University halts employee vaccine mandate after federal court ruling

The announcement was sent out Friday morning to the campus community. Photo courtesy of Pixabay.

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Zoë Hill | News Editor

The University of Dayton paused its mandate requiring employees to get vaccinated from COVID-19, the university announced Friday. 

In an email to faculty and students, UD informed the campus community that it will continue to encourage vaccination, but there is no longer a requirement for employees to get the shot and report it to the university. 

The pause comes three days after U.S. District Judge Gregory Van Tatenhove shot down the Biden Administration’s federal contractors’ mandate. Kentucky, Ohio and Tennessee filed lawsuits following President Joe Biden’s announcement earlier this fall. Van Tatenhove’s ruling bars employers in those three states from including vaccination clauses in new contracts. 

Challenges to Biden’s vaccine mandates have sprung up in numbers across the nation, with a second blow coming from U.S. District Judge Terry Doughty in Louisiana. His ruling paused the Centers for Medicare & Medicaid Services’ vaccine requirement for healthcare workers.

UD announced in October that the university would comply with the federal vaccination mandate, which required employees of federal contractors to get the shot. The mandate included student employees in addition to full-time faculty and staff. Per the requirement, employees had to get the final dose of the vaccine by Nov. 24 and report it to UD by Tuesday.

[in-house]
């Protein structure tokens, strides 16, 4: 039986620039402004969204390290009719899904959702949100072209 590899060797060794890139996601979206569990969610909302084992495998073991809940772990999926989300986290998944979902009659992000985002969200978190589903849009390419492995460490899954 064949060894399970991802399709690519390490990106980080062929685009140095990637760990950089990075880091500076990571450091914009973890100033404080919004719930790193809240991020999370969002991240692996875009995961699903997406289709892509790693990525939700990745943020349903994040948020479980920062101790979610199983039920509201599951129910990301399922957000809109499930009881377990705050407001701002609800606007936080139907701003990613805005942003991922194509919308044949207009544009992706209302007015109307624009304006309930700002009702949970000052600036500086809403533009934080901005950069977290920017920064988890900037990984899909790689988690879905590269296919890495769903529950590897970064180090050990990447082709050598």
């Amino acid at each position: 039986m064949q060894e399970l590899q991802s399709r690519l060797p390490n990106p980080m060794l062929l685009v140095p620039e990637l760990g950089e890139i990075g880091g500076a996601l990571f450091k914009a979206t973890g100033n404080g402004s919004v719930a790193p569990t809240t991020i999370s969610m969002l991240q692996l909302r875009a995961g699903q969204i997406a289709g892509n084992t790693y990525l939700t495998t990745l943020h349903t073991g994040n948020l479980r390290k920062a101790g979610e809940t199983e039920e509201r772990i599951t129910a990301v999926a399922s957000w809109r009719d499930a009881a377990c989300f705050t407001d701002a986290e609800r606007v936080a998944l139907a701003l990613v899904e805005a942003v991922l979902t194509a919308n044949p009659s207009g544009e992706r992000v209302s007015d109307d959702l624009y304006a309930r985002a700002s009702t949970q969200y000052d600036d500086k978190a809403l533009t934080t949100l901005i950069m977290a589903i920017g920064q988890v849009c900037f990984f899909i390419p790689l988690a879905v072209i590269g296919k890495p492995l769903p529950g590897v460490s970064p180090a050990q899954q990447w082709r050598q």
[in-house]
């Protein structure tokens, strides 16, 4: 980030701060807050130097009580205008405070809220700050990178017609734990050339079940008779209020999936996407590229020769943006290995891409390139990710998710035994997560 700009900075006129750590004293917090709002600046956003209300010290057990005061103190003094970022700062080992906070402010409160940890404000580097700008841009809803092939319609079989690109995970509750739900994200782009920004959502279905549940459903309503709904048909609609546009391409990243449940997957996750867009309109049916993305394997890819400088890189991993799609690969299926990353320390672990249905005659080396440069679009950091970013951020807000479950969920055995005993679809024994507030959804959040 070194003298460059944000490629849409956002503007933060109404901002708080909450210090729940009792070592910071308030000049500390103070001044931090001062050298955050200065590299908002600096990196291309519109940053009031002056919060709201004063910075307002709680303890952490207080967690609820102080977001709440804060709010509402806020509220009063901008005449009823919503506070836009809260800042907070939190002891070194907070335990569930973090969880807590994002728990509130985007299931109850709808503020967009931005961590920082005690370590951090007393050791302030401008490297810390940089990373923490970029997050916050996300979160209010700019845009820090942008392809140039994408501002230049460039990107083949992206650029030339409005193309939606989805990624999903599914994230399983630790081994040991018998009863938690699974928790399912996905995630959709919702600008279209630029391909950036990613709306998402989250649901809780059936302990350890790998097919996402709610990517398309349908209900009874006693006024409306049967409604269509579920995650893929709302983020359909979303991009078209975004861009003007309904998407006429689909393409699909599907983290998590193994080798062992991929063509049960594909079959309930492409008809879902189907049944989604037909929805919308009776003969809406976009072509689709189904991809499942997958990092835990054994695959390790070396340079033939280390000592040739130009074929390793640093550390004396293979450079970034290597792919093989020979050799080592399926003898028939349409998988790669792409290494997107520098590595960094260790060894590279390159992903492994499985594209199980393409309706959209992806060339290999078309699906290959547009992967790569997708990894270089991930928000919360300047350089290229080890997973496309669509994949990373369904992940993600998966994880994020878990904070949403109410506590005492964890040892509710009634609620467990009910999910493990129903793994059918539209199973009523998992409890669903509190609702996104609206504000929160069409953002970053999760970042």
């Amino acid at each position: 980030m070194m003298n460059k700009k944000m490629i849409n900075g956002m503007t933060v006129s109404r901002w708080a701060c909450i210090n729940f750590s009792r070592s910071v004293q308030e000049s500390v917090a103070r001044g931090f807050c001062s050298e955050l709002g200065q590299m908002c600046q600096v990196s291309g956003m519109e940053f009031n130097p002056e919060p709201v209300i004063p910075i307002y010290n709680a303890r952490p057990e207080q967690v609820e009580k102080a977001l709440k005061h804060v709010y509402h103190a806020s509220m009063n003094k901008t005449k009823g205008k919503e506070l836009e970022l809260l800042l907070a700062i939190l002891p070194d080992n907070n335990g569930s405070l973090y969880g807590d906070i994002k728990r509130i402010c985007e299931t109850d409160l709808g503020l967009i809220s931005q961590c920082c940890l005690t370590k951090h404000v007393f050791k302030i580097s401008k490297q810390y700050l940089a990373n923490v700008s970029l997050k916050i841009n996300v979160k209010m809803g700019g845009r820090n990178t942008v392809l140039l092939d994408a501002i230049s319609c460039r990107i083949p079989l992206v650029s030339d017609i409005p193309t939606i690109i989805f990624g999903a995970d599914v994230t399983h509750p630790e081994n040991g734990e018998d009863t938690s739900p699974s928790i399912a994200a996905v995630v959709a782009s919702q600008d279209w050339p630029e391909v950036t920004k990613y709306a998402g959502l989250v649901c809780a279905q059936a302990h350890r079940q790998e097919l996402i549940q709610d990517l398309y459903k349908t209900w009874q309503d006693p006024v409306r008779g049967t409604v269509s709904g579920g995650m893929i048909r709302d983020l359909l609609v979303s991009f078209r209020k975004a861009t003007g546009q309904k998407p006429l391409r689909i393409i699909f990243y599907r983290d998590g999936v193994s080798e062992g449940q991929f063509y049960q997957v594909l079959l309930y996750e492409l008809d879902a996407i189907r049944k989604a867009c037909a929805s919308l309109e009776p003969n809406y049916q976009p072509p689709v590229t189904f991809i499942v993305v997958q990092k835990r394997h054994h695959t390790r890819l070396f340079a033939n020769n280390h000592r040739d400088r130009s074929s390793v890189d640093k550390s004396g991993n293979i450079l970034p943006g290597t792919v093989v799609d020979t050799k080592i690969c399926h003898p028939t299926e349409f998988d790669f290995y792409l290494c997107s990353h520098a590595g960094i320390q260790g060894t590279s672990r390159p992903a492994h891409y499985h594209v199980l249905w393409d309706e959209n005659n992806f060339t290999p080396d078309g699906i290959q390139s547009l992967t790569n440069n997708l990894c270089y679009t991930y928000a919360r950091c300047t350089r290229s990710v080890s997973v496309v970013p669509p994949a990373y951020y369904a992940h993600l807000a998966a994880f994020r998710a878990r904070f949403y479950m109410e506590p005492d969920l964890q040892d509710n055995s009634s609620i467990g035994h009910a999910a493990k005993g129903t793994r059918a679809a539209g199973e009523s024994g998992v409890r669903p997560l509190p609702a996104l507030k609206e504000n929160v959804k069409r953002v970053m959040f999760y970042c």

“We want to thank all of our students, faculty and staff who have complied already,” The Path Forward Team said. “Through your efforts and the federal vaccination mandate, we have achieved a high vaccination rate. This has helped reduce the spread of the virus on campus and allowed for in-person education and research to continue throughout the semester without major disruption.”

The mandate boosted the university’s vaccination rate from 84 percent to 90 percent of all employees as of Wednesday. University officials also said 96 percent of employees have already complied with the mandate in the past few months. Within that percentage are employees who filed exemptions based on medical and religious reasons. 

Booster shots are now available to adults who were vaccinated over six months ago with Pfizer or Moderna and at least two months ago for those who got the single-shot Johnson & Johnson vaccine. UD is not currently asking students and faculty to report booster doses in their COVID-19 records, according to UD officials. 

UD officials said they are continuing to monitor the federal, state and local conditions of the pandemic, including new variants like Omicron.

“Thank you again to all of those who have been vaccinated and continue to mask up — you are making a difference!” The Path Forward Team ended the announcement. 

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